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Magazine Issues » November 2022

Asia: Sri Lanka default puts China’s Belt and Road Initiative under scrutiny

China’sThe scale of debts involved in China’s major economic plan remains manageable – but at least one investor claims it is doomed to fail in the longer run, finds David Whitehouse.

Economic turmoil in Sri Lanka signals that China’s Belt and Road Initiative (BRI) will have to redefine its aims and create a plan that is more financially realistic.

Sri Lanka defaulted on its US$50 billion foreign debt in April, with China among the creditors. Surging inflation and mass protests led to the downfall of President Gotabaya Rajapaksa. Rajapaksa had argued that Chinese investment in Sri Lanka’s Hambantota port was purely economic – but India fears that the port has a military purpose, and the crisis suggests that China’s influence on the country could be waning.

Sri Lanka has accepted aid from India, the US, the World Bank and the European Union.

While Sri Lanka is not a large-scale financial problem for China itself, the cumulative impact of countries in the BRI struggling to service loans is significant, says Kamil Dimmich, partner at North of South Capital in London. According to a Wall Street Journal report, economists Sebastian Horn, Carmen Reinhart and Christoph Trebesch have estimated that nearly 60% of China’s overseas loans are now held by countries in financial distress, versus 5% in 2010. That comes at a time when China is feeling “pinch-points” over bad domestic property debts, meaning banks have limited capacity to take on new risks, Dimmich says.

There has been a pattern of “poor, naïve investments”, Dimmich says. There remain few successful instances of Chinese ownership of foreign businesses due in part to cultural differences, and BRI has “slightly gone off the rails” in financial terms.

North of South’s exposure to China is less than the country’s weightings in emerging market benchmarks. The fund is value-oriented, and Dimmich is positive about the outlook for southeast Asia, Taiwan, South Korea and Latin America. BRI ambitions have “definitely been scaled back” and China’s approach to projects will be more selective, Dimmich says. The approach in future will be “less grandiose”.

He adds: “They are somewhat chastened. There is a rethink going on.”

Lack of choice
According to the Green Finance & Development Center (GFDC) at Fudan University in Shanghai, BRI finance and investments were steady and at historically low levels in the first half of 2022, totalling $28.4 billion versus $29.6 billion a year earlier. Cumulative BRI engagement since 2013 amounts to $932 billion, the GFDC says. Individual projects are becoming less ambitious: the GFDC says the average deal size for construction projects fell from $558 million in 2021 to $325 million in the first half of 2022.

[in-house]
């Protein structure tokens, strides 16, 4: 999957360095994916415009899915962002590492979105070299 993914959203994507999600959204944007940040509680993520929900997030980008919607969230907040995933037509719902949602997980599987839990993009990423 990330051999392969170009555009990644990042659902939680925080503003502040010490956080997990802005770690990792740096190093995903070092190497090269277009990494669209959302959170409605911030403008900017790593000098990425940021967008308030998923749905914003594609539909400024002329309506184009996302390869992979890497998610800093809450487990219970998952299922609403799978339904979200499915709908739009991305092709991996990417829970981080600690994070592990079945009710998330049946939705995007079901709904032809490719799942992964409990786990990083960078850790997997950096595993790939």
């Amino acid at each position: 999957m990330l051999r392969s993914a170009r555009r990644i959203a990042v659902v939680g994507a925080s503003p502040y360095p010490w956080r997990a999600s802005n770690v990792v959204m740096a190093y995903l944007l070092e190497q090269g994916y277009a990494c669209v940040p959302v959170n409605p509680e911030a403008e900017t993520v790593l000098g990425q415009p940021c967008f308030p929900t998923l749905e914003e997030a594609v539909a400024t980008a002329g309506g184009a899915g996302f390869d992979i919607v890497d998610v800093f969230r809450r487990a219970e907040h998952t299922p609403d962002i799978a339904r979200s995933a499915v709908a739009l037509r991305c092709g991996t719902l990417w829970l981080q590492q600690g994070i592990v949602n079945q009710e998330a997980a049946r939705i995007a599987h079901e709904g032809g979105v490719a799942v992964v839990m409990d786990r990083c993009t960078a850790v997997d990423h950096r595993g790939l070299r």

Tundra Fonder, a Swedish open-ended fund that invests in frontier markets, has been invested in Sri Lanka since 2013. The country’s problems were not caused by BRI lending, which made up only $7 billion of its foreign currency debt, says the firm’s chief investment officer, Mattias Martinsson, in Stockholm.

"The belt and road initiative is doomed to fail. it will sink under the weight of corruption and zombie projects.”

He’s optimistic that Sri Lanka can turn the corner. Restructuring at the end of this year or early 2023 is likely to make the debt more sustainable, he says, and the benefit from the restart of tourism is still to come. “The coming five years could be significantly better” for the country.

Martinsson says he will be “surprised” if Sri Lanka’s woes don’t have an impact on the BRI. While China was the first to grasp the political importance of lending for infrastructure, others have caught on, and China is likely to face more competition in future. Countries such as Pakistan, Martinsson says, are “very open to other sources of funding”. They borrowed from China because it was the only country that came forward, he says. “China did the legwork. No one else did.”

The Fudan research predicts that the US and EU will provide greater competition for China in development finance this year. The window of opportunity is open for potential rivals in infrastructure lending, Martinsson says. In 2021, the G7 launched the Partnership for Global Infrastructure and Investment, which aims to mobilise $600 billion in public and private funding for infrastructure by 2027. But so far, there is no sign of greater flexibility in G7 lending requirements, Martinsson says, and in five to ten years’ time, it may be harder to mount a challenge to China. Right now, the choice for developing countries remains between China, with its lack of transparency, and Western countries, with bureaucratic loan application procedures. “There’s nothing in-between.”